If you ask a bodybuilder or fitness guru, they'll probably tell you protein is the key to strength and muscle-building. That's one reason why protein supplements — whether they're in the form of shakes, powders, snack bars or pills — are big business, bringing in between $5 and $8 billion a year. But are they safe? A new study looks at the potential negative side effects of consuming too much protein, particularly one type of amino acid.

Researchers from the University of Sydney's Charles Perkins Centre examined the effect of certain amino acids, called branched chain amino acids (BCAAs), and other amino acids on the health and body composition of mice. “Branched chain” refers to how the chemical elements of the amino acids are held together.

Groups of mice were fed a standard amount of BCAAs, twice the amount, half the amount or one-fifth the standard amount. The animals who were fed twice the standard amount of BCAAs had high levels of BCAAs in their blood. That can be a problem because BCAAs compete with the amino acid, tryptophan, for passage into the brain, and serotonin, the “happiness chemical” targeted by many antidepressants, can only be made from tryptophan.

High levels of BCAAs in the blood lowered serotonin levels in the brain. This had the effect of increasing appetite, causing the mice to greatly overeat, become hugely obese and have shorter lives. The lack of serotonin could also negatively affect mood.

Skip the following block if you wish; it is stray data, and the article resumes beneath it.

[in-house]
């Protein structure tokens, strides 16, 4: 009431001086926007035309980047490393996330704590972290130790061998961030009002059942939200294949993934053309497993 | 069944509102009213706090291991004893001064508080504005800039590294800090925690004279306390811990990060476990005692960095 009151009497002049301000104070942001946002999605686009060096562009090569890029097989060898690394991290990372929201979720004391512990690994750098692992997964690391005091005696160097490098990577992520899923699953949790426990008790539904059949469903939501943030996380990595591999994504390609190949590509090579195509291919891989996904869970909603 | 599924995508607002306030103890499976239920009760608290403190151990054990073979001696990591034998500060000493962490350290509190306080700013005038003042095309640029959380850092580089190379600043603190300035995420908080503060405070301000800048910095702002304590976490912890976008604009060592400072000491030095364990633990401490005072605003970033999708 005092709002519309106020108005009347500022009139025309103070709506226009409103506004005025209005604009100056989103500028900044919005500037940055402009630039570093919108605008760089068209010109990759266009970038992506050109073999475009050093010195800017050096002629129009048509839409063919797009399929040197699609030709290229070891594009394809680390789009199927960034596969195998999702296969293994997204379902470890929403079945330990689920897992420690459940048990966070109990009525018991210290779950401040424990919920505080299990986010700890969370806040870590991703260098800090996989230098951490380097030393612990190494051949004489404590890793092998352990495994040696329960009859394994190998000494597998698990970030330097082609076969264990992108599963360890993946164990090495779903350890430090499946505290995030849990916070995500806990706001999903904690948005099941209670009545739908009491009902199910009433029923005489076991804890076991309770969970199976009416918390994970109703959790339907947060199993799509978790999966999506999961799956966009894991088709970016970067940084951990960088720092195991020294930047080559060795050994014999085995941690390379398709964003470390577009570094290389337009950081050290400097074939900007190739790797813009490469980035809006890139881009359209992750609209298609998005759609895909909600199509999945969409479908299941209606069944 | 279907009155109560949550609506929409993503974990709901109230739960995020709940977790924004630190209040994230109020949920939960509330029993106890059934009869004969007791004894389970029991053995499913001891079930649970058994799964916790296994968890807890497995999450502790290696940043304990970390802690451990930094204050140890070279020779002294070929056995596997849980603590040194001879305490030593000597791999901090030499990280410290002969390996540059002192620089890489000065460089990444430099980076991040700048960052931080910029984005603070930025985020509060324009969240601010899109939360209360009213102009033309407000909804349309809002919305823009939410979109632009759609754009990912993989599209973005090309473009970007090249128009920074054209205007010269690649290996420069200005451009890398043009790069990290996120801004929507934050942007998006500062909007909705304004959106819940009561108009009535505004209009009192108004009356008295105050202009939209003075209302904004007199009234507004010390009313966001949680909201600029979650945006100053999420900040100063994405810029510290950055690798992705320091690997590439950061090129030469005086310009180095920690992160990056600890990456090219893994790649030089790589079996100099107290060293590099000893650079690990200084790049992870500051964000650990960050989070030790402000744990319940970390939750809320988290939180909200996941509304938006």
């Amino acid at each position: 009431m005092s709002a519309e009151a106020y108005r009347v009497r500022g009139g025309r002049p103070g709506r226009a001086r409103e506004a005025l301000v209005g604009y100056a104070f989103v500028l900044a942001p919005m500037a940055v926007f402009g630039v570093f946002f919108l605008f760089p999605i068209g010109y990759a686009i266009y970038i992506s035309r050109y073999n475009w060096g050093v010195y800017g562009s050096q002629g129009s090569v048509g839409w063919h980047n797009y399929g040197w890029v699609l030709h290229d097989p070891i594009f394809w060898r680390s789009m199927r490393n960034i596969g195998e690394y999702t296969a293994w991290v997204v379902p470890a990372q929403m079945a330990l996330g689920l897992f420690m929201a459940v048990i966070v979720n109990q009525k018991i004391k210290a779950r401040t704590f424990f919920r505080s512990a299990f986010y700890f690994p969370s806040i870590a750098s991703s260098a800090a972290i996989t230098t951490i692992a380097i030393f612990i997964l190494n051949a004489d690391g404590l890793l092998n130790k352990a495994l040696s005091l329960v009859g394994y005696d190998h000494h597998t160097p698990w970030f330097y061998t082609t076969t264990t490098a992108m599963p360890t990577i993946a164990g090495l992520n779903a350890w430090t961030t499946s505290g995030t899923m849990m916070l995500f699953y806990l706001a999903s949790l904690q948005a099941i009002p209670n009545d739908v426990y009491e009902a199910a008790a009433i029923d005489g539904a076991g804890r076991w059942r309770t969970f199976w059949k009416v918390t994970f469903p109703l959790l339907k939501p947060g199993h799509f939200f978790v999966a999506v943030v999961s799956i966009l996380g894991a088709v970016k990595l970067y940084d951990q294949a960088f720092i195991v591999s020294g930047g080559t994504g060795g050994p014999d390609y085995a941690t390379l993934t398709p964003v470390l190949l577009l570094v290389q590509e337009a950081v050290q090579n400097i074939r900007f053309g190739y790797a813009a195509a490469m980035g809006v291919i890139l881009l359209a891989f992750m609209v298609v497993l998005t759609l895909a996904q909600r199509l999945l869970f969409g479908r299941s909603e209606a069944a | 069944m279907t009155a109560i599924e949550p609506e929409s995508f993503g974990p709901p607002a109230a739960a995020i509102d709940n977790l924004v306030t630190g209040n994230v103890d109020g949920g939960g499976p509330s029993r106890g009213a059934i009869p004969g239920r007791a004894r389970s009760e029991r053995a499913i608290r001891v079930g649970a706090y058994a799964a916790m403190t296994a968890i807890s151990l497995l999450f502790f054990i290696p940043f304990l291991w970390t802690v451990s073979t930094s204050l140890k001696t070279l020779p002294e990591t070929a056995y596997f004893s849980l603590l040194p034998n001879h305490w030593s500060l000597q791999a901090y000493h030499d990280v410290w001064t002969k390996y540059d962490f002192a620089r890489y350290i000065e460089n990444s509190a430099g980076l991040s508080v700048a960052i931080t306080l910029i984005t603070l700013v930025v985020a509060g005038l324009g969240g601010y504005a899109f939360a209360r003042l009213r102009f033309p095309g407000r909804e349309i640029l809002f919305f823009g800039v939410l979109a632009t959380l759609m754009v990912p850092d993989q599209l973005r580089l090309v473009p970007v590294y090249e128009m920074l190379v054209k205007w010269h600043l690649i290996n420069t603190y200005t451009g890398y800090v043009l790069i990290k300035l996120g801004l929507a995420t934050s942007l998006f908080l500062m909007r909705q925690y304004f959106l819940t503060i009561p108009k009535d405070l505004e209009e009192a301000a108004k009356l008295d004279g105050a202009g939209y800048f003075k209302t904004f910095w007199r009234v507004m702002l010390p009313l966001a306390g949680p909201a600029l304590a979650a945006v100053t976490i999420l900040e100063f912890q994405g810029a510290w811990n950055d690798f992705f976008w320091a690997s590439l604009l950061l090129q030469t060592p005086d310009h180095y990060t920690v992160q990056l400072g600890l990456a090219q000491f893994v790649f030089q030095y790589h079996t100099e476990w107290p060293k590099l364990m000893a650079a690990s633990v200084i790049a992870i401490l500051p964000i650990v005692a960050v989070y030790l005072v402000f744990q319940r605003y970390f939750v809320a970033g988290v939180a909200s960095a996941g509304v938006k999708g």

Branched amino acids (BCAAs) include leucine, isoleucine and valine. Whey, a popular form of protein for supplements, contains high levels of BCAAs.

High levels of BCAAs in the blood lowered serotonin levels in the brain. This had the effect of increasing appetite and lowering mood.

“What this new research has shown is that amino acid balance is important — it's best to vary sources of protein to ensure you're getting the best amino acid balance,” researcher Samantha Solon-Biet, of the University of Sydney, explained in a statement.

While protein is necessary for building and maintaining muscle as well as other cells and tissues in the body, it is important to eat a wide variety of protein from foods rather than depending on supplements which usually contain primarily one type of protein.

Eating varied sources of protein will give your body all nine of the essential amino acids made from the foods you eat. Red meat, dairy foods, chicken, fish and eggs all supply BCAAs, as well as other amino acids, important vitamins and minerals. Vegetarians can get their protein and BCAAs from soy, beans, lentils and nuts.

The study is published in Nature Metabolism.